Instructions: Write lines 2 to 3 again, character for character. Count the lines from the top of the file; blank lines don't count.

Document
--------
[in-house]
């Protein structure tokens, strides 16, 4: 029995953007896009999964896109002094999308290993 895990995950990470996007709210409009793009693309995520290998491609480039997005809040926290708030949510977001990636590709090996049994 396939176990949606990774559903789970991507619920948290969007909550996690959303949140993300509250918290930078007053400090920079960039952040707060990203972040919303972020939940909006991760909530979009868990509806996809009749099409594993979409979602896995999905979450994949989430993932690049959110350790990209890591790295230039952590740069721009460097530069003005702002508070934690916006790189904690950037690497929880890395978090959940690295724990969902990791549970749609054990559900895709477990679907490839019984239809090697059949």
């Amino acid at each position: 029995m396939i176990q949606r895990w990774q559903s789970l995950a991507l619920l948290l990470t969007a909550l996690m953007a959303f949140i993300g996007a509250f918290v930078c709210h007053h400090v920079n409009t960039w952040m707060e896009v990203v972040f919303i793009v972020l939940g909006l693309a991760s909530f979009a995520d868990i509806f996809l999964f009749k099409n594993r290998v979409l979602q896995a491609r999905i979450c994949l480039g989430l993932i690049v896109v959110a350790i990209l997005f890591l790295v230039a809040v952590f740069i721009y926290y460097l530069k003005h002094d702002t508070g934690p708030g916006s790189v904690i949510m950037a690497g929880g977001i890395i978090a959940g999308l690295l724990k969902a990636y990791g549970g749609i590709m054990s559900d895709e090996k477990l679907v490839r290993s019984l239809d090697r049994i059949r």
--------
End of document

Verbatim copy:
């Protein structure tokens, strides 16, 4: 029995953007896009999964896109002094999308290993 895990995950990470996007709210409009793009693309995520290998491609480039997005809040926290708030949510977001990636590709090996049994 396939176990949606990774559903789970991507619920948290969007909550996690959303949140993300509250918290930078007053400090920079960039952040707060990203972040919303972020939940909006991760909530979009868990509806996809009749099409594993979409979602896995999905979450994949989430993932690049959110350790990209890591790295230039952590740069721009460097530069003005702002508070934690916006790189904690950037690497929880890395978090959940690295724990969902990791549970749609054990559900895709477990679907490839019984239809090697059949």
């Amino acid at each position: 029995m396939i176990q949606r895990w990774q559903s789970l995950a991507l619920l948290l990470t969007a909550l996690m953007a959303f949140i993300g996007a509250f918290v930078c709210h007053h400090v920079n409009t960039w952040m707060e896009v990203v972040f919303i793009v972020l939940g909006l693309a991760s909530f979009a995520d868990i509806f996809l999964f009749k099409n594993r290998v979409l979602q896995a491609r999905i979450c994949l480039g989430l993932i690049v896109v959110a350790i990209l997005f890591l790295v230039a809040v952590f740069i721009y926290y460097l530069k003005h002094d702002t508070g934690p708030g916006s790189v904690i949510m950037a690497g929880g977001i890395i978090a959940g999308l690295l724990k969902a990636y990791g549970g749609i590709m054990s559900d895709e090996k477990l679907v490839r290993s019984l239809d090697r049994i059949r």